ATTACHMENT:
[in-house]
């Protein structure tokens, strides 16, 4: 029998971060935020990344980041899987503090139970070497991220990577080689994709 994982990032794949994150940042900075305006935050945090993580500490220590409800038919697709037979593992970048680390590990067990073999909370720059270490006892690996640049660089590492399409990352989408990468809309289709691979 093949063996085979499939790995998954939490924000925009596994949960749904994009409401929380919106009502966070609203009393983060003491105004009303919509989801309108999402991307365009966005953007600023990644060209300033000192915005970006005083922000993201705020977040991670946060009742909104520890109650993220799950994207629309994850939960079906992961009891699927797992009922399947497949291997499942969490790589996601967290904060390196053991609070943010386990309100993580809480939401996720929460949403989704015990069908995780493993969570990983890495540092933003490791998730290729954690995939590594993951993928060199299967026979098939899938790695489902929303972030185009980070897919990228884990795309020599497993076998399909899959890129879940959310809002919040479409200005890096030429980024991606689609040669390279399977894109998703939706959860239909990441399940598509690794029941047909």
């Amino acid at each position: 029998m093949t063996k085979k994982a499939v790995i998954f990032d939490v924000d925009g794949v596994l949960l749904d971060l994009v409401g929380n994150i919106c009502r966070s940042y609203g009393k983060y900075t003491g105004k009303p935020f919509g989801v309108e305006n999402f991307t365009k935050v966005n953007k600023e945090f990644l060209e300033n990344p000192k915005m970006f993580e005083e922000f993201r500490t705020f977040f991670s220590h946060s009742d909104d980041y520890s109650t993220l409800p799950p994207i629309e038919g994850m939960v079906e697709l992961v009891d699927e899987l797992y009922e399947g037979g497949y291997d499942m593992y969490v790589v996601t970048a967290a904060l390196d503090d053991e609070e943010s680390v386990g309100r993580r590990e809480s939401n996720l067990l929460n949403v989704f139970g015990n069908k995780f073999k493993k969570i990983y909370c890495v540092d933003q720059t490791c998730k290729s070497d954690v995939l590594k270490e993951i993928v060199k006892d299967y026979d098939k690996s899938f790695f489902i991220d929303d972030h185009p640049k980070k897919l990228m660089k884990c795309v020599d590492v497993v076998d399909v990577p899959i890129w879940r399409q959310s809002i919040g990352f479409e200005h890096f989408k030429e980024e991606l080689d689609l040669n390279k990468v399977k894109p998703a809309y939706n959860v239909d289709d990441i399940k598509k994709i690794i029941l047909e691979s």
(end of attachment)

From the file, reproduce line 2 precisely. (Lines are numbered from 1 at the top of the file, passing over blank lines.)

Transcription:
């Protein structure tokens, strides 16, 4: 029998971060935020990344980041899987503090139970070497991220990577080689994709 994982990032794949994150940042900075305006935050945090993580500490220590409800038919697709037979593992970048680390590990067990073999909370720059270490006892690996640049660089590492399409990352989408990468809309289709691979 093949063996085979499939790995998954939490924000925009596994949960749904994009409401929380919106009502966070609203009393983060003491105004009303919509989801309108999402991307365009966005953007600023990644060209300033000192915005970006005083922000993201705020977040991670946060009742909104520890109650993220799950994207629309994850939960079906992961009891699927797992009922399947497949291997499942969490790589996601967290904060390196053991609070943010386990309100993580809480939401996720929460949403989704015990069908995780493993969570990983890495540092933003490791998730290729954690995939590594993951993928060199299967026979098939899938790695489902929303972030185009980070897919990228884990795309020599497993076998399909899959890129879940959310809002919040479409200005890096030429980024991606689609040669390279399977894109998703939706959860239909990441399940598509690794029941047909």